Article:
11-14-2006, 04:26 PM
PE, I guess I'm just not getting it. I understand what you mean by fog and I understand using a little on blotting paper and developing to look for it, and I could understand if you said stop as soon as the slightest hint of fog starts showing up, but how do you know fog is going to start showing up on the [I]next[I] sample?

Photo Engineer
11-14-2006, 05:33 PM
Well, the only way I can suggest is that the first finish experiment is a 'throw away' experiment done with a very small quantity of emulsion.

Also, the fogged emulsion can still be chilled and used to give you an example of what the speed is, albeit a foggy speed. Then too, remember that quite a bit of reflection fog does not show up when coating on film, so when you first see it on a blotter (reflection) then it will not be visible on film (usually depending on level).

So, two things to remember here. First, the initial attempt is a throw away but you can use it for generic tests. Second, if you catch it in time, the finish will not work on paper, but will work on film most of the time.


11-14-2006, 06:24 PM
THAT I understand!


02-07-2011, 02:38 PM

digging through the posts I've found two post that give me a discrepancy on the sulfur (as thiosulafte) quanity. One calls for 1 to 100 grams per mole of silver nitrate, the other 10 to 100 mg per mole of silver. I think the mg number is correct especially when pared 1/3 with gold.


Photo Engineer
02-07-2011, 03:36 PM
Joe, it is milligrams. If you wish, you may correct the other post or give me the URL so that I can correct it.

The values run from 1 - 100 mg/mole of Silver, commonly 10 - 100 mg/mole and this is expressed as mg of Sodium Thiosulfate Pentahydrate. The ratio with gold is 1 part of Gold to 3 parts of Sulfur.

Thanks for the catch.


02-07-2011, 03:58 PM
I thought 35 grams of gold chloride in a batch was a lot.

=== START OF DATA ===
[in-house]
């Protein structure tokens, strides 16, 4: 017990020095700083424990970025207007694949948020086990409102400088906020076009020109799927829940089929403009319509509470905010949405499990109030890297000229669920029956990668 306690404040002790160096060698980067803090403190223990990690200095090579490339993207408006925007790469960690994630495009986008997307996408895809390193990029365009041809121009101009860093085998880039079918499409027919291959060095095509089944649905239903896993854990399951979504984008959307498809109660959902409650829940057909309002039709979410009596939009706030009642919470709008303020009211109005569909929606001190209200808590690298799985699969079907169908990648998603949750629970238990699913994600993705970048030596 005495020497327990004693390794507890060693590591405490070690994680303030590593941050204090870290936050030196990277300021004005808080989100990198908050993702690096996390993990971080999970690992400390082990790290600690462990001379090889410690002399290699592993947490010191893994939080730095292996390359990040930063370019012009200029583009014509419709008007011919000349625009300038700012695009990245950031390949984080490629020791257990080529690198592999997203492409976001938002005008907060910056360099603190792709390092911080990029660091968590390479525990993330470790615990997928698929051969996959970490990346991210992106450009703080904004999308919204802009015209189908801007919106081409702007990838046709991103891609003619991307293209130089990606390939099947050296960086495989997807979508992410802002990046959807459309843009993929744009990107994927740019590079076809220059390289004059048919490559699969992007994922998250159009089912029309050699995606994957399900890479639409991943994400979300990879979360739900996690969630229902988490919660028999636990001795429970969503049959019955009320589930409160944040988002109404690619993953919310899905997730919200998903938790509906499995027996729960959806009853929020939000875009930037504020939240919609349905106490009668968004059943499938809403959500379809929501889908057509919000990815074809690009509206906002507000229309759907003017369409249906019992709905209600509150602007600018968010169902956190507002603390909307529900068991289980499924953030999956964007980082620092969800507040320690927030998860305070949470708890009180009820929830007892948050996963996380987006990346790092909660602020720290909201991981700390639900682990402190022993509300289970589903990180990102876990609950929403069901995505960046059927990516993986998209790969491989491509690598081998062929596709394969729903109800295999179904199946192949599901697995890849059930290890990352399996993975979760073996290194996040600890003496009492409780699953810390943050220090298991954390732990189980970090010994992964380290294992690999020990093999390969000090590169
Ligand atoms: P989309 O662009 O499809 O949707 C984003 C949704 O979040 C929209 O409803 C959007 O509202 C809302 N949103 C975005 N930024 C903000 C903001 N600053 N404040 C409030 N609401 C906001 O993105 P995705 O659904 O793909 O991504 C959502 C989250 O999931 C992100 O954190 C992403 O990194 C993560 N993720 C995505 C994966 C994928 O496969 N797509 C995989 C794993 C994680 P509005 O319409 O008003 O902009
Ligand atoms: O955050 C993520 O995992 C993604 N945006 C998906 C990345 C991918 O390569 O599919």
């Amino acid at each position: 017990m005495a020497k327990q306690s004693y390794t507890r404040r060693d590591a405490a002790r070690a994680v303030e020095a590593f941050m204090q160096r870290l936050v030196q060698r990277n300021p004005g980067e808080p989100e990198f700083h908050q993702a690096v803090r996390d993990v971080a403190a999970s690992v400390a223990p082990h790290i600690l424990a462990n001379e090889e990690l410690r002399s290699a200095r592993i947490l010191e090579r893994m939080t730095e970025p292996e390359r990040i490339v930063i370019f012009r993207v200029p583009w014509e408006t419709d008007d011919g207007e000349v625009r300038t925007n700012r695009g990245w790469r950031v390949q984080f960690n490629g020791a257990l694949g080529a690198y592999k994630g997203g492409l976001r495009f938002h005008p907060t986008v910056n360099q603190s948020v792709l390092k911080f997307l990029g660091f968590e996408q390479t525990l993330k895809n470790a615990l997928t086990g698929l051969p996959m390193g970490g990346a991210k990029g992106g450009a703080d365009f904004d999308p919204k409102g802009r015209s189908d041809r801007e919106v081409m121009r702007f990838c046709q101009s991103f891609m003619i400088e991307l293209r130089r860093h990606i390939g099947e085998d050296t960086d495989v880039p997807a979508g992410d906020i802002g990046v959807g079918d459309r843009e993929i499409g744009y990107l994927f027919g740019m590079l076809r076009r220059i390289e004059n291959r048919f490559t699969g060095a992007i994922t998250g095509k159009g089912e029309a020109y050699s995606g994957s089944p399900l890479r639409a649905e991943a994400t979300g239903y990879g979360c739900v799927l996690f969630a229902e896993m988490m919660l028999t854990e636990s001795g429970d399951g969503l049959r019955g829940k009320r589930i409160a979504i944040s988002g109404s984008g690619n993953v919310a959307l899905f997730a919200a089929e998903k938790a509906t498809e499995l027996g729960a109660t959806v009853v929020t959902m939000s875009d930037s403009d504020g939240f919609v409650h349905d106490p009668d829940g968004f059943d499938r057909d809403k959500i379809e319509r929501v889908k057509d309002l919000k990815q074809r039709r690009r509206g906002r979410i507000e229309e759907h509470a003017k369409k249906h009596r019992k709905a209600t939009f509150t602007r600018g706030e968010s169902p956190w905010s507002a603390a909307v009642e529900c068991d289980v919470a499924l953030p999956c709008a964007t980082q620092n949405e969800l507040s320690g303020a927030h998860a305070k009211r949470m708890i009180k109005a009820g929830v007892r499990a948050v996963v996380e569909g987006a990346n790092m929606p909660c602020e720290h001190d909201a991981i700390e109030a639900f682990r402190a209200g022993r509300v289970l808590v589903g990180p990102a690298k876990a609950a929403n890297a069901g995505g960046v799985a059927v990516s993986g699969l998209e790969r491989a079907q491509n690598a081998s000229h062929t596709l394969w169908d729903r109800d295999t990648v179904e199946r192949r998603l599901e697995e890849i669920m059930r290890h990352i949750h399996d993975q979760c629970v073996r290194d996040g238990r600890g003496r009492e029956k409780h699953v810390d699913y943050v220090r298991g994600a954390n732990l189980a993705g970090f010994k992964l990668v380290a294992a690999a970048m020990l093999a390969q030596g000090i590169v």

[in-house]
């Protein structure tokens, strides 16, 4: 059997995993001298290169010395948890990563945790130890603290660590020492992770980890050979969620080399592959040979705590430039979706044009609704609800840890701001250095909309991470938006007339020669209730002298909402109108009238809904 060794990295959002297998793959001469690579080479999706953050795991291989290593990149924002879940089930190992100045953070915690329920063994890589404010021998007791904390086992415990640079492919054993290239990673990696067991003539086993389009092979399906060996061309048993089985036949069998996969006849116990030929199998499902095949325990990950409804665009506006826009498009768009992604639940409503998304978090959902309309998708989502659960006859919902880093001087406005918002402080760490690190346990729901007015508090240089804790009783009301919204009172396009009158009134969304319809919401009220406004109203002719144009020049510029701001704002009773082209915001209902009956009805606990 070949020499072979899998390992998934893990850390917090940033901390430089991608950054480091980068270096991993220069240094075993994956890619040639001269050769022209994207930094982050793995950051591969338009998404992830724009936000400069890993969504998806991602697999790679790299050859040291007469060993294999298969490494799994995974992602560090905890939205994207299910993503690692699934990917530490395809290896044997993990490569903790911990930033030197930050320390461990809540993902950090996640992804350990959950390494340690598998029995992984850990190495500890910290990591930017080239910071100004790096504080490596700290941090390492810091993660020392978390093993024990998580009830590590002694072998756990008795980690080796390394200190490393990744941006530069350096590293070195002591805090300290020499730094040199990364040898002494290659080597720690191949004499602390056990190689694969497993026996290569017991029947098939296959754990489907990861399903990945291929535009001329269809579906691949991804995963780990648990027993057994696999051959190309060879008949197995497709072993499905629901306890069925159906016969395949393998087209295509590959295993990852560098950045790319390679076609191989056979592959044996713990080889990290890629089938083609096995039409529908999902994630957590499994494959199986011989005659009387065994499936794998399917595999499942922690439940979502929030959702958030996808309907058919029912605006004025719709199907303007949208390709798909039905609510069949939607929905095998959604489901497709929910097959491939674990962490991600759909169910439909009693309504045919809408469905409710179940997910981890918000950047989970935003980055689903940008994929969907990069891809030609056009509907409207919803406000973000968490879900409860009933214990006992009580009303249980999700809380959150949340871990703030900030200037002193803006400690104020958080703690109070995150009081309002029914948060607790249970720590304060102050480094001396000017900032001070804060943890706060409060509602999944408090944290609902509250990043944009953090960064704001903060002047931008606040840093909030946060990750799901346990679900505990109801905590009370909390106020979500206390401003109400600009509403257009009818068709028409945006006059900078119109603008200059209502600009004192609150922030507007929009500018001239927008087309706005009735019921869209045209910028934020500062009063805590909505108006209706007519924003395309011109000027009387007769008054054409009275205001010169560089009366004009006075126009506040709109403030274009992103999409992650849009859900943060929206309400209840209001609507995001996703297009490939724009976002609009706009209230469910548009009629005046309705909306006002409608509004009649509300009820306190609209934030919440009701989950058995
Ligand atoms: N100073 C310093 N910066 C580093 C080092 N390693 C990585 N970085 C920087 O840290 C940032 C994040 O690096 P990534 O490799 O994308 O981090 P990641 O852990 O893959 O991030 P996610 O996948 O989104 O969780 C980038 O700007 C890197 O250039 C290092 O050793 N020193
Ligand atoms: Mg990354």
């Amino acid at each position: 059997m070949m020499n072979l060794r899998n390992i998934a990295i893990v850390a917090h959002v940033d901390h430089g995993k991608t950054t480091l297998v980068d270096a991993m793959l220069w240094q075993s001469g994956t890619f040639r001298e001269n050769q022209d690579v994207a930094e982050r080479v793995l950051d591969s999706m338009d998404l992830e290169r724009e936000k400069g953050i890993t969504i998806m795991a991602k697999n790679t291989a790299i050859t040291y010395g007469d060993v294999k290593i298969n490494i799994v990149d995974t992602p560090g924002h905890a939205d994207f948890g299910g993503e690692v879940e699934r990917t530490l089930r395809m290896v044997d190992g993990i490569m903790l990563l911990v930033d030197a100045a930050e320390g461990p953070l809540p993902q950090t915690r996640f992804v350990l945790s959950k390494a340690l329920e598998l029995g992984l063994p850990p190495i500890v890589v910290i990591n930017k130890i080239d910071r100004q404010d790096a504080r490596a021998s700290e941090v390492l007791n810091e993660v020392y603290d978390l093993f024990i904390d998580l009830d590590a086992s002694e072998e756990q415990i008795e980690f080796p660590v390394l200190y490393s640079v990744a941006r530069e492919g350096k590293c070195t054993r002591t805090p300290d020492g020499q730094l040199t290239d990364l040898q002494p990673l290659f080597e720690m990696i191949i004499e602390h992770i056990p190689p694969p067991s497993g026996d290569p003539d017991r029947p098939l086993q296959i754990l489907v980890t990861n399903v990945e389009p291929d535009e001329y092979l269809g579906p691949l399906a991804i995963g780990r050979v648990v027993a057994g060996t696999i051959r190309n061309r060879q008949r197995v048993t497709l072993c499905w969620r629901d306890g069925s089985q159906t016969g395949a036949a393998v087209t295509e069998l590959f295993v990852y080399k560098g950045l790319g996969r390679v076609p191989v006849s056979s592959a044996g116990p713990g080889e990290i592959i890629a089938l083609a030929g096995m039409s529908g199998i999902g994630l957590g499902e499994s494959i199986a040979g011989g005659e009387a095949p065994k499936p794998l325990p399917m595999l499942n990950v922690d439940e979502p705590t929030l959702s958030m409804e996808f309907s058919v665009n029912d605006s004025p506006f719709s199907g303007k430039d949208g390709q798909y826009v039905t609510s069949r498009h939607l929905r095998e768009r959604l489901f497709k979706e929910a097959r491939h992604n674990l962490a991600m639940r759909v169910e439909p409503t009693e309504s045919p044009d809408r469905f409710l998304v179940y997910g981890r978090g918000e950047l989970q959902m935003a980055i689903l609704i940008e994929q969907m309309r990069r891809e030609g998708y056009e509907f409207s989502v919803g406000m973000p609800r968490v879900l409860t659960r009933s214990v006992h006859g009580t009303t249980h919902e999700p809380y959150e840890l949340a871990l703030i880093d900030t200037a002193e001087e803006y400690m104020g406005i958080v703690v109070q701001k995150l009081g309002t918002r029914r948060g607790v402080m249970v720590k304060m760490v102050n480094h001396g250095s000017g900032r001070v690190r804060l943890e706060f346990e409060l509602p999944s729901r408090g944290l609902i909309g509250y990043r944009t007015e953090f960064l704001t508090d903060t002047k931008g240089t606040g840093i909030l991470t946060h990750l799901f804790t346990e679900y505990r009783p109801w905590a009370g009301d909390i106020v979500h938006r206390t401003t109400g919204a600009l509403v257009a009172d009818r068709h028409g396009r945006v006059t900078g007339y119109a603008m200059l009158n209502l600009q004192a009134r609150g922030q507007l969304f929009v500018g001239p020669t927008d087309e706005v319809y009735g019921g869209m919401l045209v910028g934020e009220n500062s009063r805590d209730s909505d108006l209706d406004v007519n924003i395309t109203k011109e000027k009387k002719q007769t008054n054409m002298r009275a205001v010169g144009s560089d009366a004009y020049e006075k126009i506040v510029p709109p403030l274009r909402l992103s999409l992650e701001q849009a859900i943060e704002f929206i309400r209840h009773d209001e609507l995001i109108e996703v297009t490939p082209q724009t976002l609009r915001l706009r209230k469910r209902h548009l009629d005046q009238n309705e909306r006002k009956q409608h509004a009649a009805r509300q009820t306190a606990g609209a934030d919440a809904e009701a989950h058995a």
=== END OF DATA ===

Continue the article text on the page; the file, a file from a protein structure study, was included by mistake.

Photo Engineer
02-07-2011, 04:25 PM
Yeah, just a tad much. No, that is truly milligrams. So sorry for the error. No wonder the price of gold is so high!


02-07-2011, 10:42 PM
I read somewhere that gold was usually only for high speed emulsions and for the purposes of high intensity reciprocity correction?

Photo Engineer
02-07-2011, 10:45 PM
There are several uses, but generally Br/I is sensitized with Au/S and Cl and Cl/Br are sensitized with S only. This is a broad generalization.

Au tends to make Cl emulsions have very soft toes and high fog. Treatments patented by several workers devised methods of using Au/S on Cl and Cl/Br emulsions. That was only in the 70s.


08-08-2012, 10:57 PM
Other things that can be done... Adjust pH. Lower pH within reason, using citric acid will increase contrast.

Hi PE,

Now that I think I have solved my coating problems, I am doing some analysis on my current (and only, really) emulsion. I am digging through some old information here in the forums and have a question relating to your comment about pH. As I have mentioned before, this batch, an SRAD loosely made according to Denise's TLF#2 recipe, is slow, low contrast and fogged and the fog seems to be getting worse over time. I attempted to do some sensitizing using sodium thiosulfate, and according to what I read above, clearly used too much. At this point I am getting to the end of the pot and am starting to think about making a new, smaller batch. But I'd like to use the rest of this batch for some experiments. I have between 50 and 75ml left.

Anyway, my question. The last 20ml coating I made, I checked the pH and it read as 7.3. The meter seems to be calibrated OK, so I think that number is good. To try improving contrast, what pH might I want to shoot for? Also, how much effect would pH have on fog level?

-- Jason

Photo Engineer
08-08-2012, 11:33 PM

The SRAD in my book is tested and true. it works. But, if you make anything else, make sure you wash it well and move the final pH to about 6.5. Then proceed.

If you have problems, PM me.